P2P lenders eye larger loans as RBI proposes regulatory norms
Mumbai: Peer-to-peer (P2P) lending platforms will gain legitimacy and be able to compete with banks and non-bank lenders when they come under the regulatory ambit of the Reserve Bank of India (RBI), industry experts said on Thursday.
Those most likely to face competition from P2P lending, if it picks up, include small non-banking finance companies (NBFCs) and moneylenders in the business of giving small, unsecured loans for the short-term needs of their customers.
Presently, P2P platforms offer loans that are typically below the minimum amount offered by the formal financing sector. Often, they cater to borrowers who are urgently in need of money and do not have anywhere else to turn to.
As the business picks up, they can potentially offer larger loans.
“We currently provide loans between Rs.50,000 and Rs.2 lakh, which is technically above what a microfinance company provides, but less than banks or NBFCs. Once we have established ourselves over the next two years, we might want to look at larger ticket sizes,” said Bhavin Shah, founder of LenDenClub, a P2P lending platform.
P2P lending is a form of crowdfunding used to raise loans that are paid back with interest. The lending platforms are largely technology companies registered under the Companies Act and acting as an aggregator for lenders and borrowers.
Once the borrowers and lenders register themselves on a P2P website, the operator of the platform carries out due diligence. Those found acceptable are allowed to borrow and lend.
The RBI is now asking these platforms to register as NBFCs and comply with governance, disclosure and minimum capital rules. The norms, spelt out in a discussion paper put up for consultation, are yet to be finalized.
Apart from the easy access that they offer, P2P platforms can also bring down interest rates in comparison to the informal sector, the RBI said in its consultation paper.
These platforms allow lenders to offer different rates based on the risk profile of the borrower and the reason for which the loan is being sought. Small and medium enterprises (SMEs) stand to benefit.
“We are very certain it would impact interest rates in a positive manner... most importantly, it would give access to credit to the most important sector of the economy, i.e., the SMEs and micro-SMEs,” said Rajat Gandhi, founder and chief executive officer, Faircent, one of the largest P2P lending platforms in India.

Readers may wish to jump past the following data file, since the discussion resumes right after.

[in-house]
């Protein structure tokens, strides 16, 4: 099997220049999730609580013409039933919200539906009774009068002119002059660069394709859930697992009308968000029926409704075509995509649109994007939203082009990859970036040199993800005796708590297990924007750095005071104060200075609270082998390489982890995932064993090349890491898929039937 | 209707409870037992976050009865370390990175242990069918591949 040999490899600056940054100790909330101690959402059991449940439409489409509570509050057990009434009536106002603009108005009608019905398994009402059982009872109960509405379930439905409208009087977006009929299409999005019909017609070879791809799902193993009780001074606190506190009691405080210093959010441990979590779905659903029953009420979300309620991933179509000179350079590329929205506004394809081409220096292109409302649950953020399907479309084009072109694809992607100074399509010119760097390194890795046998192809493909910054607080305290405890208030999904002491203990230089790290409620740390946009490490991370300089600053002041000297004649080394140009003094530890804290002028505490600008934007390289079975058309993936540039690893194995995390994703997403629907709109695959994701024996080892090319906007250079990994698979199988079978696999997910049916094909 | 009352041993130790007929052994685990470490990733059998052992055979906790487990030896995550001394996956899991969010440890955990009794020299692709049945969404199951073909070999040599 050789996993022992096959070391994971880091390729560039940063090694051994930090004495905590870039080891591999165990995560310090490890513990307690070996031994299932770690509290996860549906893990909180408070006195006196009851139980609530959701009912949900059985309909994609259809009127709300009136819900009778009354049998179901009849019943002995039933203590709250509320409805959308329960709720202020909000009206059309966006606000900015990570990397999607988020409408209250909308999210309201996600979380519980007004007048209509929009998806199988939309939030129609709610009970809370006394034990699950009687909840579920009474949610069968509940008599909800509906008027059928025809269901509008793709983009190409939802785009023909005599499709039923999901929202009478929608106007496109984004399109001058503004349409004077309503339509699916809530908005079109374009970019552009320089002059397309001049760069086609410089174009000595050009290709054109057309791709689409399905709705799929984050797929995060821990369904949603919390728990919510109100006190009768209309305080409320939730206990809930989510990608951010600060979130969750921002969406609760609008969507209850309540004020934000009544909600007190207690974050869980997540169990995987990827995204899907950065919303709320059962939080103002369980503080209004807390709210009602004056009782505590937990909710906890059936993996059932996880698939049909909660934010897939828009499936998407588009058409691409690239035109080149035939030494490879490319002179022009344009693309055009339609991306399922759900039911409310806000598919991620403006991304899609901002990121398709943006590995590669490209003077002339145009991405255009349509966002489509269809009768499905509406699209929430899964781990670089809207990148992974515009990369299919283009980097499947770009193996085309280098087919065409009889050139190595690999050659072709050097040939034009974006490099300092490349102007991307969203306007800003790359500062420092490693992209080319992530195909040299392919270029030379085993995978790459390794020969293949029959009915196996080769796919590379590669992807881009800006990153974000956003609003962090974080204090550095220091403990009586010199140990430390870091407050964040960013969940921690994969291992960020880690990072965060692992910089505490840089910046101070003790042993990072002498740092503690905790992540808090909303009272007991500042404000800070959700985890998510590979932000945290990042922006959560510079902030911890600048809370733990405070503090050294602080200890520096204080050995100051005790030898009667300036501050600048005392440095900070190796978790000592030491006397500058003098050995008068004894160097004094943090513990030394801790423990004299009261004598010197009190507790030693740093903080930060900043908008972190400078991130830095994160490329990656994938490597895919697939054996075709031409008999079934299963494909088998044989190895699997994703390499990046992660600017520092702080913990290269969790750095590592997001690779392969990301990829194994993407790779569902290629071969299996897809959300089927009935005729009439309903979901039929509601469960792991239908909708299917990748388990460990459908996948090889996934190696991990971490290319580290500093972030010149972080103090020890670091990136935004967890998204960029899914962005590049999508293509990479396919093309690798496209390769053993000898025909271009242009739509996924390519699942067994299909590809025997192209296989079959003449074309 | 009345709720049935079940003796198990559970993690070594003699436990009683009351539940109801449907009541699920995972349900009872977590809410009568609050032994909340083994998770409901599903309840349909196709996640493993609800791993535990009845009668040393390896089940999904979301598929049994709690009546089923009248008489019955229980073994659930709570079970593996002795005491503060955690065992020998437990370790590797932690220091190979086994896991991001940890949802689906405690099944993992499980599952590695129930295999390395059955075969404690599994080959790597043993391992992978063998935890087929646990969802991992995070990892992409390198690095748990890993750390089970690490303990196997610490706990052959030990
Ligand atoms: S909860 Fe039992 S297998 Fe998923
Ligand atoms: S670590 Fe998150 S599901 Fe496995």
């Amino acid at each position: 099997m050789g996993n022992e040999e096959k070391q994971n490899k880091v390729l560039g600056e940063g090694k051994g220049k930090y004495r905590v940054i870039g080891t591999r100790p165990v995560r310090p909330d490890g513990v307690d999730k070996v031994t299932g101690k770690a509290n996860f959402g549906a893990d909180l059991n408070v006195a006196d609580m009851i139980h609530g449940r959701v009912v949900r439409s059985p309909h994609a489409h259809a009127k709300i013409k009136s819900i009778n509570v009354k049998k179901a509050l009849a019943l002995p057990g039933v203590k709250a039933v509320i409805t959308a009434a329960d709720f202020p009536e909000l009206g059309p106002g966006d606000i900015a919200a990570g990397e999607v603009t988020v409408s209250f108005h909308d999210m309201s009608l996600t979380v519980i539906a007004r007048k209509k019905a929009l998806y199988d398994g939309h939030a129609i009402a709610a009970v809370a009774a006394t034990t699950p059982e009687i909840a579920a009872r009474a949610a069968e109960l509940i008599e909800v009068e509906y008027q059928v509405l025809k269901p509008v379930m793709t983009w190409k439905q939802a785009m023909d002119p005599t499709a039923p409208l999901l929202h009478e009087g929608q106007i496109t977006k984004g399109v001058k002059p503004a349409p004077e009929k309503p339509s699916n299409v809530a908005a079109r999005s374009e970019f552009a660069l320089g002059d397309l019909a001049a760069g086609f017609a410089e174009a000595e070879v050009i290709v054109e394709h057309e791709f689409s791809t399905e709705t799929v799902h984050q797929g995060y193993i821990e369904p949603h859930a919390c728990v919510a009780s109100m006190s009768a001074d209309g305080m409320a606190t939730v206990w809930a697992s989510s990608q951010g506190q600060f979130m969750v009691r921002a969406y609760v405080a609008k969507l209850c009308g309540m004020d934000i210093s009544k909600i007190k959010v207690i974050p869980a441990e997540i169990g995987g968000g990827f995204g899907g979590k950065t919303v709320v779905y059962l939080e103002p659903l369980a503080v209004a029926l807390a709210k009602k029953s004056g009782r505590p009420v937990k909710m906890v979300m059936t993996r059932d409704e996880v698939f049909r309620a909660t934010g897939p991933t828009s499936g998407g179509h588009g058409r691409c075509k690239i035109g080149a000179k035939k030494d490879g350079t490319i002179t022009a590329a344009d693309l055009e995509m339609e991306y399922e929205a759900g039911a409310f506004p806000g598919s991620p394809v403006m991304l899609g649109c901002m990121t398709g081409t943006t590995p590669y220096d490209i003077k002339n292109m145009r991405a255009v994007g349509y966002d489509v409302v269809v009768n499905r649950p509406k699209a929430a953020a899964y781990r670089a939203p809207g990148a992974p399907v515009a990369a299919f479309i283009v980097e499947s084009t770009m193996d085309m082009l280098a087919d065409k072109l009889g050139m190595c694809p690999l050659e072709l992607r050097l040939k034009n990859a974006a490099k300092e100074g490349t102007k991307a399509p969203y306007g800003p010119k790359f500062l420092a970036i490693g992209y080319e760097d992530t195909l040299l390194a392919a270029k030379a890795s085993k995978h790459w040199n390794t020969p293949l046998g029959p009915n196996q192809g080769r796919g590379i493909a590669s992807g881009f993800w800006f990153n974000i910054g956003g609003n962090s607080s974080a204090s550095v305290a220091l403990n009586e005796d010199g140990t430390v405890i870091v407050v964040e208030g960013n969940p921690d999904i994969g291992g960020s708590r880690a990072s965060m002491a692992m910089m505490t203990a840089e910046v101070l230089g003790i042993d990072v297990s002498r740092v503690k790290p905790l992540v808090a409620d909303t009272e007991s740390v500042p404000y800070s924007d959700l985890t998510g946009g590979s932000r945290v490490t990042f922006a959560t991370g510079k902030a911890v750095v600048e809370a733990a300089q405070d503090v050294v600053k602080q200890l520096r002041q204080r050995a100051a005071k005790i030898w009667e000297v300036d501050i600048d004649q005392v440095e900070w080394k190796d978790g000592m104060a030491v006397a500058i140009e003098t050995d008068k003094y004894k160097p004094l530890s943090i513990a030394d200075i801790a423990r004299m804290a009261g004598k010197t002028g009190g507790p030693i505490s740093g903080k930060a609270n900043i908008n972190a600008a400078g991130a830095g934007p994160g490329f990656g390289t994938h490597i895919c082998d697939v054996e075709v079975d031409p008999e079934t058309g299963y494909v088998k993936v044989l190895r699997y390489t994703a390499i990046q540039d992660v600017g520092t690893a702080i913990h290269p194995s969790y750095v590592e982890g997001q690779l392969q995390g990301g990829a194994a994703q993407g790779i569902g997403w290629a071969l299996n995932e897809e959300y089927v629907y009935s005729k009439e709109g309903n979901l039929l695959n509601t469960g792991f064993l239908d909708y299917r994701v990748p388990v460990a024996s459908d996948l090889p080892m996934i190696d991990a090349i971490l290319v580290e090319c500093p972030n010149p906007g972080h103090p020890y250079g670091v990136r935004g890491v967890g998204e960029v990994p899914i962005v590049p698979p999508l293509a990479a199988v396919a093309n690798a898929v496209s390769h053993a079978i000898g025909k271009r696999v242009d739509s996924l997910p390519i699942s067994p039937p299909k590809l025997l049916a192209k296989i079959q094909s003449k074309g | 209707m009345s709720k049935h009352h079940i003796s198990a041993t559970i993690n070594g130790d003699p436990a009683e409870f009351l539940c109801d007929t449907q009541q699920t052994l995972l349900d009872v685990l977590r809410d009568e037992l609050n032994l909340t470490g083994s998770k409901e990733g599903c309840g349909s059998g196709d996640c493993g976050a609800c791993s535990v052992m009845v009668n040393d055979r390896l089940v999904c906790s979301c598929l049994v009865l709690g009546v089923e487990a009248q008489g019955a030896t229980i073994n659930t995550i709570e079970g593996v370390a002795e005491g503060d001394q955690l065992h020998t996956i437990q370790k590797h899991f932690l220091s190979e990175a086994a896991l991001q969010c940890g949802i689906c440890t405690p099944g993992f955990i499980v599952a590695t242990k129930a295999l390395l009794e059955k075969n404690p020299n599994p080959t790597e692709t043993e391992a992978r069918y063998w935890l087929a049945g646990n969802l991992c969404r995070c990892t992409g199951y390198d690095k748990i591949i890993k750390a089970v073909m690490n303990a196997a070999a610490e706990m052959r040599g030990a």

On Faircent, customers can get unsecured credit at rates ranging from 12% to 36%, depending on their needs and risk profile. The platform differentiates borrowers into categories ranging between minimal risk to very high risk.
The intent of the regulator is to boost alternative sources and routes of funding and making credit more accessible to people who have not been able to receive the funding they need.
NBFCs, however, don’t see P2P lenders as direct competition and say that these platforms will target customers who have been traditionally served by private money lenders and other sources of funding.
“Those in need of formal financing will always come to NBFCs or banks. The customers who would access P2P will typically be people who will use it as a last resort in case other sources do not work out for them,” said Vimal Bhandari, chief executive officer, Indostar Capital Ltd, an NBFC that lends to small businesses.
Bhandari added that given the gaps in credit scoring in the country, it will be interesting to see how these firms assess the creditworthiness of borrowers.
“It is actually the self-employed and small business owner needs that the P2P lending platform will be competing for. However, the availability of good customer data in this space and the cost involved in collating it is a serious concern that the platforms will be grappling with,” said P.N. Vasudevan, managing director, Equitas Holdings Ltd.
“At this stage, these are just ideas and there is a long way to go before they are able to scale the business. Establishing credibility regarding the availability of quality credit and healthy recovery of these loans takes time. However, once they establish themselves, they can be a good competitor,” Vasudevan said.